Monday, August 12, 2013

Some samosas?

It's almost two in the afternoon, and I had a less-than-usually-heavy breakfast and the hunger begins to set in already. But I still have my surya namaskars to do, which I can only do by 3 pm, so it'll be some time before I can snack.

It seems the right moment to be thinking of food and while I'm doing that, I may as well do it thoroughly. Some time ago, I mentioned in the passing a fabulous samosa I had had. Then I got thinking of all the wonderful/memorable samosas I've ever eaten and well... let me just bring you the results. In random order, because I can't do hierarchies with these.

  • It was in a cantonment in North India. I was staying with friends and, in turn, got invited to tea by Lt General A and his family, the first family of the community, so to speak. Now, M reported directly to the Lt Gen, and besides my friends were sticklers for proper army etiquette and managed to alarm me quite thoroughly about adhering to the mode in all respects. I was not to address the Lt. Gen. as 'Sir', we were to make sure not be late by so much as three minutes, we were going to spend just this much time, laugh at all their jokes and so on. I was in a tizzy before we got there. But the hosts were charming and glad of outside society. I ate moderately with one nervous eye on my friend's husband, and then only those foods I was sure I could manage with dainty grace. The samosas looked inviting, but was I allowed to eat them with my fingers? I wasn't sure, so I passed over them entirely. However the Lt Gen was keeping an eye on my plate and pushed the bowl forward: "You must try these, Sheetal, they're fabulous." They looked it and, now how to refuse, so I helped myself to one. Small samosas, amuse-bouche-sized, filled with delicately flavoured, perfectly cooked peas. I THINK, or hope that I took another. A third, I am quite certain, I did not permit myself - already M was glaring at me. But the memory of it lingers, mon amis, it lingers. 

  • Cinema-hall samosas are nothing to rave about usually but the erstwhile Anand Cinema in Secunderabad was an exception. The aloo masala was always nicely flavoured with a hint-but-no-more of tang and sprinkled with coarsely crushed coriander seeds. But the real winner was the pastry dough - not maida but wheat. In its final years, Anand gave us some truly horrible film-viewing experiences and it was pulled down to general relief but I miss those samosas.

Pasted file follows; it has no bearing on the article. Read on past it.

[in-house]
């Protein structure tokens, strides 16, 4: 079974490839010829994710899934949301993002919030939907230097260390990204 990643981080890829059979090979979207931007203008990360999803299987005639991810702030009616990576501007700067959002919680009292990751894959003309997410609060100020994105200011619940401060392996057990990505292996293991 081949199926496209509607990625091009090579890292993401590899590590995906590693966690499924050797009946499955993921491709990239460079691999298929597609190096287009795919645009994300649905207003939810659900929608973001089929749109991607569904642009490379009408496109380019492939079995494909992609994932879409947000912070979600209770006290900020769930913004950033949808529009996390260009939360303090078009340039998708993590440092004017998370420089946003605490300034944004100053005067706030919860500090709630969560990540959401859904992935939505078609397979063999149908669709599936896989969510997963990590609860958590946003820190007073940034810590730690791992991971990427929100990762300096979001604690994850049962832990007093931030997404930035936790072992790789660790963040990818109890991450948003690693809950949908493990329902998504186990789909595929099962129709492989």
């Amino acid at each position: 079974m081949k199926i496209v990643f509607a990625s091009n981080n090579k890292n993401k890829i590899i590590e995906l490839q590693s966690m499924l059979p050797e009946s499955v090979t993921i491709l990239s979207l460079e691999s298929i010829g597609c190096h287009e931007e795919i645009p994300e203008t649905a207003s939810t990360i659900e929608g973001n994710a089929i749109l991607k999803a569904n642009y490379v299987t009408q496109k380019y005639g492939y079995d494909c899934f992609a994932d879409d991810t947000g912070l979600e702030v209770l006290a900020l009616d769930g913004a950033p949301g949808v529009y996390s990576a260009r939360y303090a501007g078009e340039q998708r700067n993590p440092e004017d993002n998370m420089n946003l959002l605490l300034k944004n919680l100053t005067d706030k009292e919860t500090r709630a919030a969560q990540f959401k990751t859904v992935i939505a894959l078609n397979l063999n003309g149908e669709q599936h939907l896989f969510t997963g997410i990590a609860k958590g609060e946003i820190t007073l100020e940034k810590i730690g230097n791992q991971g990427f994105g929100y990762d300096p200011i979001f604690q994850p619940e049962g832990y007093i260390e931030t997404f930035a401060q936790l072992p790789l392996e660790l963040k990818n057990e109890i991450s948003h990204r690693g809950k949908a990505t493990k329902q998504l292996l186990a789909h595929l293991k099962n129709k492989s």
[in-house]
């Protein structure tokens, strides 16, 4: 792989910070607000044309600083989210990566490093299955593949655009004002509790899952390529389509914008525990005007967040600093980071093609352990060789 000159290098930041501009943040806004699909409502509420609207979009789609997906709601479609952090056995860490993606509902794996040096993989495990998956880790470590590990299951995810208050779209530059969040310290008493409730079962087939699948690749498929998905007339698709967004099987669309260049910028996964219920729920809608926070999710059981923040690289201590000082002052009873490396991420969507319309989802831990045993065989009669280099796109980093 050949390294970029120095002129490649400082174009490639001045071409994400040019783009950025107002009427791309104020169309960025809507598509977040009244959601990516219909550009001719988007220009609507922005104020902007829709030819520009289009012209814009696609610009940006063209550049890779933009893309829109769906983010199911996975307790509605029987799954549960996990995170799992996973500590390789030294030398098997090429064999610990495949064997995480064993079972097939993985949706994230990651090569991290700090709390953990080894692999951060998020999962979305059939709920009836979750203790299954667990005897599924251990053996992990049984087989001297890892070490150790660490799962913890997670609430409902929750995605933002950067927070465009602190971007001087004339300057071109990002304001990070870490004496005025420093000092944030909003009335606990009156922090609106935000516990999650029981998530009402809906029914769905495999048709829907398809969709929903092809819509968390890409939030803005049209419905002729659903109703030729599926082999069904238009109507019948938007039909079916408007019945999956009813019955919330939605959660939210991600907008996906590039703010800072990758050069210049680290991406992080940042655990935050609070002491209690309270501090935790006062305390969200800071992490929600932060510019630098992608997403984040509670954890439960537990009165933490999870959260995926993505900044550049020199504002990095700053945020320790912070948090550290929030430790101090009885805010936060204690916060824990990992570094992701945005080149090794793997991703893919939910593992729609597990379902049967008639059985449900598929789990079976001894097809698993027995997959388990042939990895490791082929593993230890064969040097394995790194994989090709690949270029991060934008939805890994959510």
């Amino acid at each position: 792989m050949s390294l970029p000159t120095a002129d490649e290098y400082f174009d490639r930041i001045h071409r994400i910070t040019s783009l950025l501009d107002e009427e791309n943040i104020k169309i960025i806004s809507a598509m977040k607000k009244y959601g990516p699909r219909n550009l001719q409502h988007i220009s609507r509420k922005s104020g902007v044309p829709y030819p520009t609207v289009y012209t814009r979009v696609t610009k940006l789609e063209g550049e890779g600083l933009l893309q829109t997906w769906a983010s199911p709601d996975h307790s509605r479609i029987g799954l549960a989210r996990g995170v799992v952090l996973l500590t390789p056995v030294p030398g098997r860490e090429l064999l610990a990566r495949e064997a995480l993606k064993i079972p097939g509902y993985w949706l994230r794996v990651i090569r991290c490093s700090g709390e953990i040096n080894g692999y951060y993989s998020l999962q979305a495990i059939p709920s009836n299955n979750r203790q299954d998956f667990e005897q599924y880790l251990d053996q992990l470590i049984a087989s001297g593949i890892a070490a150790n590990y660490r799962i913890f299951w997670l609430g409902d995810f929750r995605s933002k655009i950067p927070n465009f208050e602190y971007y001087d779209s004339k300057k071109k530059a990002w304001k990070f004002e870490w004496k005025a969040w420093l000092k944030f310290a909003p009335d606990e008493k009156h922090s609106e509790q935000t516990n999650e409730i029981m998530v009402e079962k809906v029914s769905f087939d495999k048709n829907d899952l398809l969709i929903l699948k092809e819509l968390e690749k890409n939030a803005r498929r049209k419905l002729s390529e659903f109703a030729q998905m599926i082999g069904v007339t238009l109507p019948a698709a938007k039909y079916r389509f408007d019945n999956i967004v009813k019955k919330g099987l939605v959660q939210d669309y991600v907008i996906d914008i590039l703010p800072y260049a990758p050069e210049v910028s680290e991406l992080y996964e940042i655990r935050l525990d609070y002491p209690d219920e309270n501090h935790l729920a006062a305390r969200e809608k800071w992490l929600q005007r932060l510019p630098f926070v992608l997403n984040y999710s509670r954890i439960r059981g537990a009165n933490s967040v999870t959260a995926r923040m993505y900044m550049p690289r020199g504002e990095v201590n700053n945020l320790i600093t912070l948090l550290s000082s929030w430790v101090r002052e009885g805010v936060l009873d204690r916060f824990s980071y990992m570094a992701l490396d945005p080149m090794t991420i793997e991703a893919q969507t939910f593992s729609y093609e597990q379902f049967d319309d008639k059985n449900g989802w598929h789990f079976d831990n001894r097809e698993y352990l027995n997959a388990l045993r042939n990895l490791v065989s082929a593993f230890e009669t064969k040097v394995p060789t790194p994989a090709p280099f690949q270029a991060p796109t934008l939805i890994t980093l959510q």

• Now these matar samosas I'd had in the the Kangra Valley haunted me and it gave me great joy to discover them again. It was in Delhi, in a shop called Bengal Sweets, in the same market block as our office in Safdarjung Enclave. This restaurant supplied us with lunch when we hadn't packed any, gol gappas whenever we felt like it, and in the winter months, batches of fresh green pea samosas. Not as delicately made as those ones but good enough and plus you see, I could devour as many of them as I wished. 

  • Since I live in Hyderabad, Irani samosas - crisply fried, sharp golden triangles filled with thin strips of onion - are easily procured. There have been some amazing confections over the years. In the Charminar area, in university canteens, in people's homes with adrak chai... but one of my favourites is the Corner Shop, that is to say, just round the corner from where I live. My dad brings them wrapped up in newspaper but the smell reaches us even as he enters the house. No one can have just one.

  • The Hong Kong wala. My companions had been suffering the lack of desi chai for nearly a week. On the last day, there were just two of us, wandering the fascinating lanes of Wan Chai. We came to a small store called Kathmandu Store and here we could see was where the sub-continent community could come for products of Home. Hajmola, Kurkure, Maggi, MTR packets, namkeens, mehndi cones, bindis, DVDs with movies and music - it was a kirana shop, essentially. Plus, small tables and stools for those wanting to sit. Samosas were available. He whisked them out of the kadai, served them with a nice spicy mint chutney... the aloo filling was benignly spiced and we had to temper our haste with caution for the steam still rose from the pastry. Then 'milk tea' to wash it down. It was perfect. 
Honourable Mentions:
  • A small samosa filled with sweet corn that I recently had at Nishu's. Store-bought, I think they said, but excellent!
  • On a river cruise on the Zambezi (full story here), we stopped to picnic on an island in the middle of the river. They laid out the contents of the picnic basket and... samosas! It was a nice feeling.
  • A teensy Irani samosa that is sold on the Sabari Express on the return journey towards Hyderabad. The seller gets on the train at Bhonghir, I think, and gives us something like eight for Rs 20. Since this is always around noon, I'm in a dilemma every time - eat now and ruin lunch that's waiting at home or indulge and let later take care of itself?

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